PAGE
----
She could have had cocoa, but Molly wanted tea, of course. After all, she’s a little girl who loves tea parties and when you’re having a tea party, you drink tea, don’t you.

I enjoyed watching her take tiny sips of the golden brew, using her spoon daintily, and savoring her chocolate cupcake. And I was  touched when she politely asked if we could take the other goodies home to Jack, Claire and Mom and Dad. Her generosity and love of  family is more evident each day, now that she’s turned five.

But the proper tea wasn’t our only treat. A special visitor had stopped by the museum, stepping in from the cold after her carriage broke down on the way home from Boston. It was none other than Louisa May Alcott (or her alter-ego, Jan Turnquist, who manages the nearby Orchard House, the Alcott homestead where LMA wrote Little Women nearly 150 years ago.)

Molly is still too young to read Little Women, but she gamely got into the spirit of the visit, chatting easily with Miss Alcott. Among  tidbits she shared was that she likes to make books; that, like Jo in Little Women,  her Molly doll’s dad serves  in a war and cares for sick soldiers; that, like Jo’s sister Amy in Little Women, she has a teacher named Amy; and the she misses her friend Finny a lot. 

Miss Alcott encouraged her and other children there to read good books if they want to become good writers, to write letters to friends if they miss them and to keep a journal or diary with their thoughts inside. She also said that acting out stories is a good thing – and that’s something Molly excels at. 

Molly was enthralled with Miss Alcott. And the feeling seemed mutual, as Miss Alcott smiled and responded warmly to her frequently raised hand each time. Once Miss Alcott left, several ladies helping at tea told Molly she had asked  good questions.

We ended our day with a scavenger hunt through the museum, something Molly relished as she discovered the antique clocks, pitchers and the Paul Revere lantern. We never found the bonnet, but we’ll save that for another day.

On the way out, she asked to stop in the gift shop to buy “pirate hats” for Jack and Claire, and, oh, yes, one for herself, too, at my urging.

“I had such a good time with you today, Grammy,” Molly said, nodding into a nap in the back seat.

“I did, too, Molly, it was special,” I replied.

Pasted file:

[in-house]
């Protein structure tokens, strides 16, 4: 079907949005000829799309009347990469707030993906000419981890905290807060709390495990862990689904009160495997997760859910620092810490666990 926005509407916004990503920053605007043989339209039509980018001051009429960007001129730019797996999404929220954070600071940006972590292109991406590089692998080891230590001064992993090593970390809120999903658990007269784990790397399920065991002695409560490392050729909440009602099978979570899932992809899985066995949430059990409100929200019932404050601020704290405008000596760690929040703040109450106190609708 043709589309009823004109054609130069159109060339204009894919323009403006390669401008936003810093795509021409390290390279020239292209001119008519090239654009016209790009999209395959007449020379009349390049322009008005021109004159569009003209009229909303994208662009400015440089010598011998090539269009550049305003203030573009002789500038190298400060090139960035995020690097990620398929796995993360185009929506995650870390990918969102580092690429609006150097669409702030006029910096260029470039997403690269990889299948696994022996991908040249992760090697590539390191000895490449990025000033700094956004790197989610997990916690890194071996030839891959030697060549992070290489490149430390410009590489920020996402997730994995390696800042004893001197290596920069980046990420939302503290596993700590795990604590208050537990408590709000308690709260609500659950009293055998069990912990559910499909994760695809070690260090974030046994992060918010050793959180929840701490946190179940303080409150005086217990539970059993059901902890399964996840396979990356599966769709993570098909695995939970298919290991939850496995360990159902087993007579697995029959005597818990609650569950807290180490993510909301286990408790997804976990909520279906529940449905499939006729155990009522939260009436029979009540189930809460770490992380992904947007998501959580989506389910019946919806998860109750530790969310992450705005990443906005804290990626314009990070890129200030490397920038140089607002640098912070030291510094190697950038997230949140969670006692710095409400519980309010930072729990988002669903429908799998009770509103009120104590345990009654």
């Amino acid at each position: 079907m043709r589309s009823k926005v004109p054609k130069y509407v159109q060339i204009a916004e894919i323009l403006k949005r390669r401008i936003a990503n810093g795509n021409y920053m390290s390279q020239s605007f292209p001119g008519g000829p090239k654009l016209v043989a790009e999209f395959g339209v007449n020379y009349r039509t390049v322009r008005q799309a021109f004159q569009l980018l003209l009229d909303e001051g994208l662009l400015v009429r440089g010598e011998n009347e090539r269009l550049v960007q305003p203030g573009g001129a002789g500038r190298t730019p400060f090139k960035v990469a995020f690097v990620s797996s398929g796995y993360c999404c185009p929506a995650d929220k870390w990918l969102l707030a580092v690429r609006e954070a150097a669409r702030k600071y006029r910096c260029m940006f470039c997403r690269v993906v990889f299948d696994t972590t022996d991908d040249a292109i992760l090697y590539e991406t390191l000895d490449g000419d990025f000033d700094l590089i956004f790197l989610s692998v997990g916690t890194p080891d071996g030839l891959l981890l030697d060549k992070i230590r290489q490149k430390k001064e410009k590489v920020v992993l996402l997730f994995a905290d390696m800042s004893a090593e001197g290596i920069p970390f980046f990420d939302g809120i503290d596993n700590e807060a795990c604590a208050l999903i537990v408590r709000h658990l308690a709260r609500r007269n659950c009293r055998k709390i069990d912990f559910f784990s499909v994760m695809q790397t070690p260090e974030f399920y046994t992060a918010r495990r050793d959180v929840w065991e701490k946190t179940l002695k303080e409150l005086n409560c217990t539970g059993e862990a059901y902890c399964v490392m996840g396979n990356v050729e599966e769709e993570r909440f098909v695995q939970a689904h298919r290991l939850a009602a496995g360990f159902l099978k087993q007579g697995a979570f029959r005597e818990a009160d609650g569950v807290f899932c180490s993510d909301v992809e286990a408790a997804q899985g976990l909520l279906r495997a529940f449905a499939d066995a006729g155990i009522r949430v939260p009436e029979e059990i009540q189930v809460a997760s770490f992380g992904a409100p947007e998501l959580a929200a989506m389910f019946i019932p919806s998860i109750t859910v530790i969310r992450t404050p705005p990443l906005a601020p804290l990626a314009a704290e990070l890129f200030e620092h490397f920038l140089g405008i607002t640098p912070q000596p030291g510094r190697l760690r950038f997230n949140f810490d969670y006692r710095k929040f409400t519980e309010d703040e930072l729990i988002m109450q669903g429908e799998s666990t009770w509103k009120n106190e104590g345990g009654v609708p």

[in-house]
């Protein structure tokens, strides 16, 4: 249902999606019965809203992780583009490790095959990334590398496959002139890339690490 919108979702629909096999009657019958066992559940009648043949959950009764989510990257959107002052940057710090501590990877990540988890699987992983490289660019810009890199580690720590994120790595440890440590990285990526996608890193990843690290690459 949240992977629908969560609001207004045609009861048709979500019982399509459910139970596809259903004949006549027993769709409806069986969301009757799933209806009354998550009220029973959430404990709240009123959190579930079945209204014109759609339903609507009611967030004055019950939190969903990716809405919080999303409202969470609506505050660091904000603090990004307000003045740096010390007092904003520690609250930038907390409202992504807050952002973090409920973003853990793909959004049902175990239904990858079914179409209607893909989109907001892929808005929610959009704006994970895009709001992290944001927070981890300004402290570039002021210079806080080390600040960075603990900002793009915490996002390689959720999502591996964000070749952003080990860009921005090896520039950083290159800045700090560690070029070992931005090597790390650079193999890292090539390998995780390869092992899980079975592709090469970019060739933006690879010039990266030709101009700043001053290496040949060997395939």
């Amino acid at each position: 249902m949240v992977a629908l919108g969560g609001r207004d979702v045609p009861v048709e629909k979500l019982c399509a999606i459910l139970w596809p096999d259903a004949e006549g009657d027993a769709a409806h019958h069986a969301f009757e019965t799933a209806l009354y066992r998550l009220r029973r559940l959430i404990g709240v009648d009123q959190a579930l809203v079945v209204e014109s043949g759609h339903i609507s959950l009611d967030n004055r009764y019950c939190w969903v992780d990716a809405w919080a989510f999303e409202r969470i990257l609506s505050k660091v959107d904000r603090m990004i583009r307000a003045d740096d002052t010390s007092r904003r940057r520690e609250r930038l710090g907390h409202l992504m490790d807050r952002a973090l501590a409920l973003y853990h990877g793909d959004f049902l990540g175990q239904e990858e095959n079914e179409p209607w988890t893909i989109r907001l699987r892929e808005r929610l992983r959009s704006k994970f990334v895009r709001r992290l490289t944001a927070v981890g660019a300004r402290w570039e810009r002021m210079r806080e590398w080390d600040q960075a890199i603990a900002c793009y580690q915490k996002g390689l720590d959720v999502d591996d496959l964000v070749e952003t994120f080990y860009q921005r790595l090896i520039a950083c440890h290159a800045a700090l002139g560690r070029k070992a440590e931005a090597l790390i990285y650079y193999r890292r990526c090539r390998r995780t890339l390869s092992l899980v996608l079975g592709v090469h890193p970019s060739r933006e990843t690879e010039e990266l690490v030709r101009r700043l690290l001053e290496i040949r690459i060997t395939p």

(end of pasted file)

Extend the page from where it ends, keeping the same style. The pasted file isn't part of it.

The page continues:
Molly made my day shine.  And she and Miss Alcott inspired me to keep reading and writing – maybe even a children’s book to commemorate this special day when Molly met Miss Alcott.

An ‘Exceptional’ play at MRT

Posted on February 21, 2011 by Leave a comment

How far is a mom willing to go to make sure her child has every advantage available to him, or her?

That’s one of the  questions Bob Clyman poses in his new play The Exceptionals,  now playing in a spell-binding world premiere production at Merrimack Repertory Theatre. 

But Clyman also delves into other timely topics –  ethics, eugenics, parenting, competition – in his well-crafted play that’s as current as today’s headlines.

Set in the office and waiting room of a prestigious sperm bank, we meet two moms – Gwen and Allie – who’ve been called in  to discuss their five-year-old sons, Michael and Ethan, and what could lie ahead for these two exceptional little boys, whose biological fathers are from the center’s  catalogue of  “platinum” donors. 

Gwen, ably played by Carolyn Baeumler, is a single mom, uptight, controlling, terribly dependent on her son. Allie, played to sassy perfection, by Catherine Eaton, is loud, bossy, a bit rough around the edges. Still married to Tom (Joseph Tisa), her nice guy, albeit average husband, they think it might be time to give their boy a baby sister.

Claire, the frosty, controlling assistant to the center’s director (another great performance by MRT vet Judith Lightfoot Clarke), runs the meeting and proposes that they give the boys the chance to become truly exceptional by attending a new school the center is creating for its most outstanding children.

The moms recognize it’s in the kids’  best interest. Or is it? And then there’s Tom’s desire to have a child who is simply “average” like him. And Claire’s admission about her own aversion to becoming a parent. And the nasty bickering between Gwen and Allie that amazingly turns to a bonding friendship, of sorts, at the play’s frightening conclusion.

Charles Towers directs the production. Clyman is here on a regular basis, watching audience reaction as he tweaks the script.. It’s a great opportunity to watch the world premiere of a play that is sure to have a life in other theaters around the country.  

Funny, poignant, heart-breaking, disturbing,  The Exceptionals is one you shouldn’t  miss at MRT. Runs through  March 6. Visit for  times and ticket information.

And, during Lowell Women’s Week,  get $10 off the price of a ticket with a LWW button, available button, at all Women’s Week events, beginning  Monday, Feb. 28. Visit for details and check the cover story on LWW  in the Lowell Sun Steppin’ Out section on Thursday, Feb. 24

Tantalizing ‘Tryst’